Dumbing down the safety of Americans to increase the number of minorities is probably one of the most asinine things the Obama administration has done. Yea, I’m feeling really safe when I fly now…NOT!
When a plane starts its final descent, are the passengers more concerned about the competence or about the skin color of the air-traffic controllers on the ground who will help the pilot land safely? The answer may be obvious to readers, if not to the Obama administration.
A recently completed six-month investigation by Fox Business Network found that the Federal Aviation Administration has quietly moved away from merit-based hiring criteria in order to increase the number of women and minorities who staff airport control towers. The changes come despite the fact that the FAA’s own internal reports describe the evidence for changing the hiring process as “weak.”
Until 2013, the FAA gave hiring preference to controller applicants who earned a degree from one of its Collegiate Training Initiative schools and scored high enough on an eight-hour screening test called the Air Traffic Selection and Training exam, or AT-SAT, which measures cognitive skills. The Obama administration, however, determined that the process excluded too many from minority groups. In May 2013, the FAA’s civil rights administrator issued “barrier analyses” of the agency’s employment procedures, which recommended “revising how the AT-SAT is used in establishing best-qualified lists.”
By the start of last year, the FAA was using a biographical questionnaire (BQ) to initially vet potential hires. The questions—“How many sports did you play in high school?”, “What has been the major cause of your failures?”—seem designed to elicit stories of personal disadvantage or family hardship rather than determine success on the job.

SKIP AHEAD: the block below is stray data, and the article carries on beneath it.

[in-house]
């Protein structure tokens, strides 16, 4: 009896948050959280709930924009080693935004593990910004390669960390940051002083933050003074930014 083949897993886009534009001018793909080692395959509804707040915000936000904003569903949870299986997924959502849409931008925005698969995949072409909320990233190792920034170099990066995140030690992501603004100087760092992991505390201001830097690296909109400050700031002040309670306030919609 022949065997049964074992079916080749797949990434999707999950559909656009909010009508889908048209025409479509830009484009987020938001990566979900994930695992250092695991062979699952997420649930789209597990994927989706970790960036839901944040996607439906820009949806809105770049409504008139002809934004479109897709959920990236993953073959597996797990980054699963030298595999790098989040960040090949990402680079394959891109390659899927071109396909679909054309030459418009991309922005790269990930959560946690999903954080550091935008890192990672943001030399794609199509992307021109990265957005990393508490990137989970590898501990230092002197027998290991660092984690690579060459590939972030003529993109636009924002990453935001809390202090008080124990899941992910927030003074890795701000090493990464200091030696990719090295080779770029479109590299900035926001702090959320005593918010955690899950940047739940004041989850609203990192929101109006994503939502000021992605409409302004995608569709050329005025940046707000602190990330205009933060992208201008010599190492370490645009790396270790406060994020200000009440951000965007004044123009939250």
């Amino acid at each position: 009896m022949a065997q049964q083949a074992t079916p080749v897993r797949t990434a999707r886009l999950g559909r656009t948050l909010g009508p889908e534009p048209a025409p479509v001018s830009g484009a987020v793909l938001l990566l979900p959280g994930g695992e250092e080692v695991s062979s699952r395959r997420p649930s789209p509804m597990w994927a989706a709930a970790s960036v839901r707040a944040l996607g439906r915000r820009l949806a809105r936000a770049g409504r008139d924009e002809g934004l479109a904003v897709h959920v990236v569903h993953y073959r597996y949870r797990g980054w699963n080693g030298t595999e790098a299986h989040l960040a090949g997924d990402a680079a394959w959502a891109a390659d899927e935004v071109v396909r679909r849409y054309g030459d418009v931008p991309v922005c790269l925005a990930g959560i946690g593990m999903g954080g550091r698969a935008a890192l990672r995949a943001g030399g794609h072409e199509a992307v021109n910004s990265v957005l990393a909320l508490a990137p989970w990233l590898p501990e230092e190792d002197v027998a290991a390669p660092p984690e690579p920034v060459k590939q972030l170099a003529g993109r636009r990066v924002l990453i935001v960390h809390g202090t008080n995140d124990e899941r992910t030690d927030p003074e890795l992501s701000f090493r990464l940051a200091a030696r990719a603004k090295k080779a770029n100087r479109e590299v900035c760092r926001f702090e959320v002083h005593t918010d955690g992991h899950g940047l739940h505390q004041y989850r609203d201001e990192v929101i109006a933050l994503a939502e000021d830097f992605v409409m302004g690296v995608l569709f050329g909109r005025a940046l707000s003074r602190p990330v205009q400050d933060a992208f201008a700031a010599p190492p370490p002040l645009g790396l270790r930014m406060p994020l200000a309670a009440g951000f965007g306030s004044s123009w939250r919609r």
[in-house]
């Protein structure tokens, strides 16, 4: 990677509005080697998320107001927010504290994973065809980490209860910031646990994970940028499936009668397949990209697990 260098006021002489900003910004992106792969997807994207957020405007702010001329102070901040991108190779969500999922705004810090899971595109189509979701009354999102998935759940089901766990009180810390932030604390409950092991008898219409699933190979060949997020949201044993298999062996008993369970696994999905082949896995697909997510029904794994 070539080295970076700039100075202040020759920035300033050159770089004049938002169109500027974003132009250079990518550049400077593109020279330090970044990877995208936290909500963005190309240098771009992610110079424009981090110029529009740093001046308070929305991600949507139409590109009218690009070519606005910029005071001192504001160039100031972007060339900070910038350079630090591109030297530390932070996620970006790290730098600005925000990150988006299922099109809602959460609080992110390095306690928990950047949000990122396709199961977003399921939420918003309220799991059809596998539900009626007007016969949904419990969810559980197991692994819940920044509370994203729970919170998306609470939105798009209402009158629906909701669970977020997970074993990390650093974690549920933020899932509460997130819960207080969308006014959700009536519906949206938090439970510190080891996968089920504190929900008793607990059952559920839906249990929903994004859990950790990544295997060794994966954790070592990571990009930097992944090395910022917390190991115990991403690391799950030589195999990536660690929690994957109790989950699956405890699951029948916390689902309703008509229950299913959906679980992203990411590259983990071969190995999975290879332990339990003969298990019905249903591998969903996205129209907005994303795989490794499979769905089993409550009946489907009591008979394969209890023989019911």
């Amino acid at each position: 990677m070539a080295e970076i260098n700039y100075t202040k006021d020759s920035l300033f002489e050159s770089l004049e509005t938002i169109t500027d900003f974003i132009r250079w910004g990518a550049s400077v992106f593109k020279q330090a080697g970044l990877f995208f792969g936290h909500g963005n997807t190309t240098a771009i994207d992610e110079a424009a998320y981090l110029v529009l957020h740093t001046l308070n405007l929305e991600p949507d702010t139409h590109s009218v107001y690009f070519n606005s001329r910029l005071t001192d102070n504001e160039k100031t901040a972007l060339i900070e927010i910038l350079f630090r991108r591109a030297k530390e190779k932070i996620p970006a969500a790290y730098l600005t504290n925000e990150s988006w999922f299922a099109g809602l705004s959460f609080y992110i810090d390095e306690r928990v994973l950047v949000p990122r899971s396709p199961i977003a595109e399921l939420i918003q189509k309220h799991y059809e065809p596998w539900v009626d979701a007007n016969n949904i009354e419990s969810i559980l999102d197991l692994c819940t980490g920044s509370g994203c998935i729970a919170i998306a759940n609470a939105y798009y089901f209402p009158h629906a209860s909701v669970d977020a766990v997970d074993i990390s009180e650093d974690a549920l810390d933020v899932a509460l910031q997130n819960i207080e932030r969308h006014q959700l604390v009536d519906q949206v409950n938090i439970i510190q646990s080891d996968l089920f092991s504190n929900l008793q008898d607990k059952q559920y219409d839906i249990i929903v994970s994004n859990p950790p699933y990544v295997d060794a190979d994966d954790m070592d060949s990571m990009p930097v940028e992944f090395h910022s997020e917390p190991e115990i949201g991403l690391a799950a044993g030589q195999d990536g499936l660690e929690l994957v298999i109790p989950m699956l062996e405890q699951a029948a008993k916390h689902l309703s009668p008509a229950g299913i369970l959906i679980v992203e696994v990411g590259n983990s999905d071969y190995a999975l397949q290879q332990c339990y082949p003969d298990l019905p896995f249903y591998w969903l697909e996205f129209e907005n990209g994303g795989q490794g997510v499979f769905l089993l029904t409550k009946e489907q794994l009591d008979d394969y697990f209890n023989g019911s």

“The FAA says it created the BQ to promote diversity among its workforce,” reported Adam Shapiro of Fox Business. “All air traffic control applicants are required to take it. Those who pass are deemed eligible and those who fail are ruled ineligible.”
The FAA would not tell Fox Business what the biographical test is trying to measure and did not return my phone calls. But an FAA report released in October, “Using Biodata to Select Air Traffic Controllers,” concluded that the AT-SAT exam, not the biographical questionnaire, is a much better predictor of performance. “The biodata items assessed did little to improve our ability to select applicants most likely” to complete training successfully, said the study. “If biodata are to be used to select controllers, additional research is required to identify those biodata items that will add to the prediction of controller training performance over and above the effect of AT-SAT score.”
Given that training an air-traffic controller can cost more than $400,000 on average, selecting candidates based on who is likely to complete the process makes economic sense. Hans Bader, a legal scholar at the Competitive Enterprise Institute, writes that the FAA’s focus on diversity is not only inefficient but may be a violation of the Civil Rights Act. “The FAA’s jettisoning of merit-based hiring criteria violated the Supreme Court’s Ricci decision, [Ricci v. DeStefano, 2009] which limits agencies’ ability to discard hiring criteria in order to increase minority representation, especially when there is no strong evidence that the criteria are not job-related,” said Mr. Bader.
Read more: WSJ